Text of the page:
And, yes, I have no problem "bitching out black artists", as you so delicately put it for the choices they make. In fact, I've done it in this space (search for my posts on 50 Cent and discussions with other bloggers on gangsta rap. Indeed, it is precisely because that blacks are in a stronger position to put forward their own visions -- whether musical or cinematic -- that it is so appalling to see "It's Hard Out Here To Be A Pimp" be celebrated by an overwhelmingly white institution as a high point in artistic achievement.
I'm not necessarily a fan (or the target audience) of Tyler Perry's work, but his Madea's Family Reunion has been the Number One movie the last couple of weeks. That he wrote, starred in and produced it himself is somewhat interesting. His views on being a black filmmaker bear sharing:
Perry remembers once pitching a film based on one of his religious plays and being told, "Black people who go to church don't go to the movies."No kidding.
The $10 million film has taken in $48.1 million in 10 days and was a surprise winner over several newcomers, including two movies geared toward urban audiences, 16 Blocks and Dave Chappelle's Block Party.
But the industry's insistence on releasing urban films that focus primarily "on gangsters or rappers is a shame, because there's a big audience for black people who are doing normal things," Perry says. "Black people go to church; black people love their families. And sometimes people want entertainment that reflects their real lives. That's all I'm trying to do."
Reunion marks Perry's second film based on one of his church-based plays that he has turned into box-office gold.
His Diary of a Mad Black Woman opened at No. 1 with $21.9 million in February last year and went on to earn $50.6 million.
"I don't know why there is that disconnect in Hollywood. I hope they see there are movies to be made about black people falling in love and respecting their families," Perry says.
"It's a little narrow-minded to think they can only be carrying guns or rapping."
Meanwhile, here's a sampling of critiques on Three Six Mafia, George Clooney and the Oscars (hat tip on all links to the invaluable Booker Rising):
1) Ambra Nykol, "Pimpin Ain't Easy?"
2) Angela Winters, "Pimpin' The Oscars And Other Observations"
3) And, the BR Man himself, Shay: "On Other Oscar Results" and "Coonery Wins At The Oscars"
UPDATE: More thoughts on the "Pimp" song crossing over into the broader culture.
UPDATE II: And still more.
Tags: Three 6 Mafia, Oscars, race, George Clooney
Monday, March 06, 2006
Rollin' Wit Da SNL Crew...
They've got something going with these rap parodies.
Oh, Rob Smigel's "TV Funhouse" short last weekend of "forgotten" Saturday morning cartoon shows featuring minority characters ("hosted" by Dennis Haysbert) was priceless.
UPDATE: Ah, so typical of a "dinosaur" business -- suing venues that essentially give you free advertising! NBC goes after Web sites that are "illegally" posting the wild Portman video! As if these videos haven't been the funniest and most memorable bits to appear on SNL in years -- though, ironically, they take the "live" out of "Saturday Night Live."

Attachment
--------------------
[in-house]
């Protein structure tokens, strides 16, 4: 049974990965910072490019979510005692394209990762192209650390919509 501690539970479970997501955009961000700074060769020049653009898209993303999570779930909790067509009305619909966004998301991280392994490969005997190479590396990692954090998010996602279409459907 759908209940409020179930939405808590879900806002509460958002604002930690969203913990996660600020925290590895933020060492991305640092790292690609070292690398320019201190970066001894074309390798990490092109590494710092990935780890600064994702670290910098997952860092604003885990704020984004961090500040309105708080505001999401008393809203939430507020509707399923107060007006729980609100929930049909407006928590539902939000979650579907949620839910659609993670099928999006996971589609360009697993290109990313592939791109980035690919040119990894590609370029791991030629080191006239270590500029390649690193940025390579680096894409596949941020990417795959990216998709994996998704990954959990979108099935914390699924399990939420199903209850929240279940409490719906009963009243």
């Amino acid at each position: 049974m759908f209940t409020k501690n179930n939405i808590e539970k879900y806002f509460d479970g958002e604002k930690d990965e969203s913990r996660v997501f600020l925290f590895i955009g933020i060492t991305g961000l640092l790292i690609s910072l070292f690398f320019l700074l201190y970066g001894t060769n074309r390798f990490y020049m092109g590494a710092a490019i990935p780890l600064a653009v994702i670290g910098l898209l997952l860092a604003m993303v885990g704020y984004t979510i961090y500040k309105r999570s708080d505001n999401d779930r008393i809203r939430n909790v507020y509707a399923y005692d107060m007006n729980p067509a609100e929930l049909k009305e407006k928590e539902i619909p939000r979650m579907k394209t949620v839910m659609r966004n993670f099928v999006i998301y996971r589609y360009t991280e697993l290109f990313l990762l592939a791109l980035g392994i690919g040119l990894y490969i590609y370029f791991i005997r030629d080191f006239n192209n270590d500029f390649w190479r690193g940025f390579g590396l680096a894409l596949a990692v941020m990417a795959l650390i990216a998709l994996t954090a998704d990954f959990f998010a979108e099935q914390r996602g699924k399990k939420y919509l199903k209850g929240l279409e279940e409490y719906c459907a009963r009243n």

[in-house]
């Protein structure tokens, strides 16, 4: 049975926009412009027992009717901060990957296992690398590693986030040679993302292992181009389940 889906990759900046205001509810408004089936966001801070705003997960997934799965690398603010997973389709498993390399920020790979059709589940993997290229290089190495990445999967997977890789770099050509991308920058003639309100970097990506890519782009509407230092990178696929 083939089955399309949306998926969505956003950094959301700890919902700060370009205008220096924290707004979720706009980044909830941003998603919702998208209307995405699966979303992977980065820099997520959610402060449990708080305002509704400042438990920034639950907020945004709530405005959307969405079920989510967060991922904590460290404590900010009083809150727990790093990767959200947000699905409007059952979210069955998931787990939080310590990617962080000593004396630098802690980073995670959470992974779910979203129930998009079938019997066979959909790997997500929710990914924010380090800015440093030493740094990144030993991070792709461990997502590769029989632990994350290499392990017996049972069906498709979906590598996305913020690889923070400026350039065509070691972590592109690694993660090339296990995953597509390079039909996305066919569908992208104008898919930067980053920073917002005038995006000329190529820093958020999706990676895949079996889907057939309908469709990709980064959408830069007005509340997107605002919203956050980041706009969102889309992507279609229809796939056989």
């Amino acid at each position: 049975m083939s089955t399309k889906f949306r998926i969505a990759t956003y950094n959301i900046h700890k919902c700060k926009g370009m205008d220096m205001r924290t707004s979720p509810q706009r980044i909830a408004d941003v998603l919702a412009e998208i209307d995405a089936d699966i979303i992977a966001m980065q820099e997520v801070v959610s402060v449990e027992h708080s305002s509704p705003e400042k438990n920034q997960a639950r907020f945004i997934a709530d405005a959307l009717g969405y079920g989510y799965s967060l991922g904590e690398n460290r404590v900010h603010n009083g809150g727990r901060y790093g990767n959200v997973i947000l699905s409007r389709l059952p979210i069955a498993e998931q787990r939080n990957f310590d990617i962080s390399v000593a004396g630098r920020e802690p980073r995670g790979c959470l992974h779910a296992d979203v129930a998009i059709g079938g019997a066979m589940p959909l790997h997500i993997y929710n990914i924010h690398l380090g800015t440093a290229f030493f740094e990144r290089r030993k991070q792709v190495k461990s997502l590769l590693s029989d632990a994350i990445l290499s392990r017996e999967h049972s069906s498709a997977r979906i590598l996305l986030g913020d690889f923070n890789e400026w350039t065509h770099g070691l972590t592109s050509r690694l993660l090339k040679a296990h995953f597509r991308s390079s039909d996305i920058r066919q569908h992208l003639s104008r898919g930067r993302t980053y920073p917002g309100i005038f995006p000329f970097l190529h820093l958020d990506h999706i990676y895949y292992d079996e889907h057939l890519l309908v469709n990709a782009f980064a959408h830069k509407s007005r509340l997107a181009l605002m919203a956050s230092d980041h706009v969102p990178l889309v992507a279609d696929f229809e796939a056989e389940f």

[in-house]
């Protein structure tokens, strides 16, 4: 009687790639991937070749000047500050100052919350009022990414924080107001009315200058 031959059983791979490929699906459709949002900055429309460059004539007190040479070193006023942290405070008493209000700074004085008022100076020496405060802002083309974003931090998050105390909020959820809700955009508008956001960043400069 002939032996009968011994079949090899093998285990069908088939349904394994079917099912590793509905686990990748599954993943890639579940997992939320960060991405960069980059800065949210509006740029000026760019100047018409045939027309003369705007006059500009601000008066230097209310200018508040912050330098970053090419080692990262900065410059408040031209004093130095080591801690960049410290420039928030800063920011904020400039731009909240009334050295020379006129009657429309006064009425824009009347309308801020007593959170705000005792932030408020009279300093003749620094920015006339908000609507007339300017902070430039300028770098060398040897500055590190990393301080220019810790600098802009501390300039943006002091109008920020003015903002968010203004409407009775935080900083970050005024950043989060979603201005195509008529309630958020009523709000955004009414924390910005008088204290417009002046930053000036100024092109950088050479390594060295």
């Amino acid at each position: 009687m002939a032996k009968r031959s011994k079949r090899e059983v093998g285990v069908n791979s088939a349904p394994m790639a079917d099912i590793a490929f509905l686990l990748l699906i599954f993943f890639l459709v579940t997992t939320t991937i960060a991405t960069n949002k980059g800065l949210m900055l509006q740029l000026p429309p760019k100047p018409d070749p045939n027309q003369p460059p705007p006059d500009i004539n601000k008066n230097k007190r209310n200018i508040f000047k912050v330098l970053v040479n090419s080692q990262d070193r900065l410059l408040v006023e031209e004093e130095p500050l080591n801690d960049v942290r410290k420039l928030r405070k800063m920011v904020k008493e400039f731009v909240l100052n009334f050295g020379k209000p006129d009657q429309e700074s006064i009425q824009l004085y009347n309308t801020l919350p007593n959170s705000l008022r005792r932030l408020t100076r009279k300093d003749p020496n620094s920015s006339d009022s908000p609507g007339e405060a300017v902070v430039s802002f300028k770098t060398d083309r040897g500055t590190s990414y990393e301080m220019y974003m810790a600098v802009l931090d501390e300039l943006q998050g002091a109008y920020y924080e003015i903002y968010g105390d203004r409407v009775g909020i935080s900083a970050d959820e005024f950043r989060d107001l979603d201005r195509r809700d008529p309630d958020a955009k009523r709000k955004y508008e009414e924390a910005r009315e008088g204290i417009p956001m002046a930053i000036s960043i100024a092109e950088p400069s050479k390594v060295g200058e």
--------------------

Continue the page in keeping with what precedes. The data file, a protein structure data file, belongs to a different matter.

Check it out while you can, folks!
Tags: humor, SNL, Natalie Portman, parody
Sunday, March 05, 2006
Last Minute Oscar Prediction
The corollary to this is that a gay-themed movie is the new "race relations" movie --coming in second to the preferred Academy sensibility.
UPDATE (11:40 P.M): Not to say I told you so, but, well, I told you so!
Jon Stewart was a great host -- perhaps the most "normal-guy" host since the late, great, Johnny Carson.
Balanced hugging Hollywood with well-timed pricks of its elitist sensibility. Best line: After a lenghty series of clips showing Hollywood "message" movies, Stewart dead-panned., "And after all of that, all of those problems have been solved."
Next best line: "For those keeping track--Martin Scorsese, no Oscars; 3-6 Mafia [raucus winners of "It's Hard Out Here For A Pimp" as Best Song], one Oscar."
UPDATE II (3/06/06, 2:00 A.M.): It should be kept in mind that another reason why Crash won is simple numbers: It was an L.A.-based "ensemble" movie, i.e., it employed more Hollywood actors in Hollywood, including also-rans as Ryan Phillipe (thank goodness the charming Reese Witherspoon didn't have a Hillary Swank/Boys Don't Cry moment and forget to thank her slightly less-talented husband). It makes sense that the Hollywood types would reward a "message" picture that keeps a lot of them in business.
UPDATE III (3/06/06, 3:00 A.M.): Run for your lives!!! We're very sorry, Mr. Wheaton! Really!!!
UPDATE IV: Slightly more "professional" analysis can be found here.
UPDATE V: Nikki Finke was pretty much dead-on with her own predictions. Good snapshot of the hypocrisies of Hollywood.
UPDATE VI: Speaking of hypocrisies, two things come to mind from George Clooney's wonderfully self-serving speech: 1) "We were honoring Hattie McDaniel with an Oscar when blacks could only see films in the balcony of theatres." Oh, right, I keep forgetting what a great advancement on race Gone With The Wind represented! Oh well, slightly better than the message of Birth of A Nation, I suppose. 2) Exactly how much of a social "advance" was the live perfomance and win of "It's So Hard Out Here Being A Pimp." Is that really something Clooney takes pride in as being happily "out of touch" with America? Ironically, the whole minstrel-show aspect almost made some of the over-the-top episodes in Crash seem reasonable.
Tags: movies, Oscars, Crash, Brokeback Mountain